Anzaldúa, Gloria Evangelina (1942–2004)

By: Jackie Cuevas

Type: Biography

Published: February 11, 2016

Updated: April 14, 2021

Gloria Evangelina Anzaldúa, a widely-acclaimed Chicana writer and theorist on mestiza consciousness and the borderlands, daughter of Amalia García and Urbano Anzaldúa, was born on September 26, 1942, in Raymondville, Texas. After graduating from Edinburg High School in 1962, Anzaldúa attended Texas Woman’s University for one year but had to leave due to financial difficulties. She returned home and enrolled at Pan American University (now part of the University of Texas Rio Grande Valley) and graduated with a bachelor’s degree in English in 1968. Afterwards, she taught in the Pharr-San Juan-Alamo Independent School District while attending summer school at the University of Texas at Austin. She received a master’s degree in English from UT in 1972 and began working towards a Ph.D. in comparative literature. While at UT, she was first exposed to Chicano and feminist activism, and in 1977 she decided to move to California and devote herself to writing.

Anzaldúa’s upbringing in the discriminatory settings of the Rio Grande Valley informed her later research and writing about the region, particularly in her book Borderlands = La Frontera: The New Mestiza (1987). Borderlands is a semi-autobiographical work that incorporates Anzaldúa’s family history into the larger history of the U.S.-Mexico border, which she describes as “una herida abierta [an open wound] where the Third World grates against the first and bleeds.” Anzaldúa interweaves her family stories against the backdrop of key events from Spanish colonization to the Mexican War to the development of mass agribusiness that displaced small Chicano and Chicana landowners such as her grandmother.

In Borderlands, Anzaldúa theorized her experience as someone existing at the intersection of Chicano and Anglo cultures, a person of the borderlands. She described the borderlands as both the geographic U.S.-Mexico border and the psychic challenges of navigating the tensions between multiple identities. In the chapter entitled “How to Tame a Wild Tongue,” Anzaldúa recalled her experience in South Texas public schools, where teachers punished her and others for speaking Spanish. In contextualizing her own experience within the broader suppression of Spanish in the Texas educational system at the time, Anzaldúa described being denied her language as a form of “linguistic terrorism.” Throughout Borderlands, Anzaldúa drew connections between her experiences being bilingual in Texas and her experiences as a woman, lesbian, and feminist. Anzaldúa suggested a self-reflective process by which Chicanas can contend with marginalization in the borderlands by scrutinizing the ways Anglo and Chicano cultures have oppressed them and by developing “a new mestiza consciousness.” She further proposed that, for Chicanas, surviving the liminal space of the borderlands between cultures could become a transformative experience.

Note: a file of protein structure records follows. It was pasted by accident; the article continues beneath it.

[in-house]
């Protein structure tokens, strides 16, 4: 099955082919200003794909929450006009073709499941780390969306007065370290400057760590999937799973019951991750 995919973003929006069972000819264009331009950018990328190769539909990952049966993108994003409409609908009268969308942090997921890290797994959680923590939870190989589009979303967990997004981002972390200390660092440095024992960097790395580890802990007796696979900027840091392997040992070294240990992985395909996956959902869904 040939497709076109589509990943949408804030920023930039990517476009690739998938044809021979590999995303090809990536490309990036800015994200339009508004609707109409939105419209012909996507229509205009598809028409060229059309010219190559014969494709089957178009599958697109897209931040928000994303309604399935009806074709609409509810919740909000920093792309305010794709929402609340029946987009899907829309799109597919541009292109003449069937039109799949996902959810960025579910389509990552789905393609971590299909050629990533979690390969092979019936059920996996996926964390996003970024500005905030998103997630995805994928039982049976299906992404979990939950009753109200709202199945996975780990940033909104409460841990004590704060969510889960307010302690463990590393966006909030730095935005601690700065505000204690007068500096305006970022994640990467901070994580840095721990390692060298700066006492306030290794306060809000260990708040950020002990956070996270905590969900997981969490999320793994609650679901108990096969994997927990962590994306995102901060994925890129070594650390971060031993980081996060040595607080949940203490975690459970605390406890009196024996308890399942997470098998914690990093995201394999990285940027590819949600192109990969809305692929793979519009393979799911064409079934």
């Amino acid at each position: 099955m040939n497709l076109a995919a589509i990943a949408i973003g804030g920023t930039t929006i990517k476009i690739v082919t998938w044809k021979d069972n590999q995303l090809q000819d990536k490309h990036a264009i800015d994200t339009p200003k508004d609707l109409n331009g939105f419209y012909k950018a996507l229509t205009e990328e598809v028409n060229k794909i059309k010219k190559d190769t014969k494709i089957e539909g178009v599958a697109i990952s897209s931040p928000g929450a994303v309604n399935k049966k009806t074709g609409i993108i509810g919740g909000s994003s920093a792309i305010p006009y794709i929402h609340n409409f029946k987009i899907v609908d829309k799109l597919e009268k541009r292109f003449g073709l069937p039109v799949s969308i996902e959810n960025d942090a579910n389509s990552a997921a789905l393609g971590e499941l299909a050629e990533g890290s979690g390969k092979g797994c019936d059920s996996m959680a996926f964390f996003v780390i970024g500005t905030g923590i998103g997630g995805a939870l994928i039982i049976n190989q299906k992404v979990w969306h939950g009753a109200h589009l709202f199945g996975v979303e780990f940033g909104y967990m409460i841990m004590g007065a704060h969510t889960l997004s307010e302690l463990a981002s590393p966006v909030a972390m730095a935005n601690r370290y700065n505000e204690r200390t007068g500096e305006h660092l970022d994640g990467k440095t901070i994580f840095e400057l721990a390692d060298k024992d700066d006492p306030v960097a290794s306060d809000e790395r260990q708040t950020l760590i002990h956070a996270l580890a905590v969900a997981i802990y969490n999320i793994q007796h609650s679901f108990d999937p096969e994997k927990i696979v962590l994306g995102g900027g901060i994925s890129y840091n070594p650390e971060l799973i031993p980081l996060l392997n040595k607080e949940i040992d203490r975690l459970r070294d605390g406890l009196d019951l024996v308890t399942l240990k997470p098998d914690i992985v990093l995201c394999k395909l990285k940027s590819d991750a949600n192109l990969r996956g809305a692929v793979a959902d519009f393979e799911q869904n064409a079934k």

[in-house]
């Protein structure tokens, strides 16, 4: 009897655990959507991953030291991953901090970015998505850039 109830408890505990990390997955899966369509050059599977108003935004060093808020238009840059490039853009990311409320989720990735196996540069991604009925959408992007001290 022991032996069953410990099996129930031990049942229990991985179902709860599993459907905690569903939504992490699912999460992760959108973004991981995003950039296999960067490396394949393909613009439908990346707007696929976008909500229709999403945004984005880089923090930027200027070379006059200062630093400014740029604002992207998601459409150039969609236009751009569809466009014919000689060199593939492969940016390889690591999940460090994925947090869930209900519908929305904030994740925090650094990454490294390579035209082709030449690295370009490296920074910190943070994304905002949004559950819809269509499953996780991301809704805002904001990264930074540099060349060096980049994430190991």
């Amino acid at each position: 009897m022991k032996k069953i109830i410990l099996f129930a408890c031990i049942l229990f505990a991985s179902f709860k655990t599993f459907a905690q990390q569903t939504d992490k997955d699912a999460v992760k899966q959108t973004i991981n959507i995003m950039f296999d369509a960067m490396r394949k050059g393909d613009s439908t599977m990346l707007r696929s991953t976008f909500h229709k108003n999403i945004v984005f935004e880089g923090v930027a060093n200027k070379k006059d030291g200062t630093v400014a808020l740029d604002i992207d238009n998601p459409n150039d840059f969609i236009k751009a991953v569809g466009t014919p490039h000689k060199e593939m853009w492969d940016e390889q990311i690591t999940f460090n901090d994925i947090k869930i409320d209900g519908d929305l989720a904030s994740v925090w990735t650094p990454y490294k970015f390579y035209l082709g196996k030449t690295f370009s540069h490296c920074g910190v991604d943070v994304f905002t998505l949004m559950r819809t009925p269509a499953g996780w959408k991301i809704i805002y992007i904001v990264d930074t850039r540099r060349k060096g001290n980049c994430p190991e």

In collaboration with Cherríe Moraga, Anzaldúa coedited the highly acclaimed This Bridge Called My Back: Writings by Radical Women of Color (1981), winner of the Before Columbus American Book Award. Anzaldúa also edited Making Face, Making Soul/Haciendo Caras: Creative and Critical Perspectives by Feminists of Color (1990) and several other books. She authored children’s books, including Friends from the Other Side = Amigos del otro lado (1993) and Prietita and the Ghost Woman = Prietita y la Llorona (1995), a variation of the Mexican folk legend of La Llorona (“The Weeping Woman”).

Anzaldúa died in Santa Cruz, California, on May 14, 2004, due to complications from diabetes and was buried at Valle de la Paz Cemetery in Hidalgo County, Texas. At the time, she was a doctoral candidate at the University of California, Santa Cruz, which posthumously awarded her a Ph.D. in literature. Anzaldúa has long been recognized for her significant contributions in several academic fields, including American Studies, ethnic studies, feminist theory, literary studies, queer studies, women’s studies, and social justice movements and has received numerous awards, including the National Endowment for the Arts Fiction Award, the Lambda Lesbian Small Press Book Award, the Lesbian Rights Award, and the American Studies Association Lifetime Achievement Award. Scholars gather to discuss Anzaldúa’s work and legacy every eighteen months at a conference hosted by the Society for the Study of Gloria Anzaldúa, an organization founded in 2007. Her papers are archived at the Nettie Lee Benson Latin American Collection at the University of Texas at Austin.

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Gloria Anzaldúa, Borderlands = La Frontera: The New Mestiza, 3rd ed. (San Francisco: Aunt Lute, 2007). Gloria Evangelina Anzaldúa Papers, Benson Latin American Collection, University of Texas Libraries, University of Texas at Austin. Analouise Keating, ed., The Gloria Anzaldúa Reader (Durham: Duke University Press, 2009).  

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The following, adapted from the Chicago Manual of Style, 15th edition, is the preferred citation for this entry.

Jackie Cuevas, “Anzaldúa, Gloria Evangelina,” Handbook of Texas Online, accessed July 02, 2022,

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February 11, 2016
April 14, 2021

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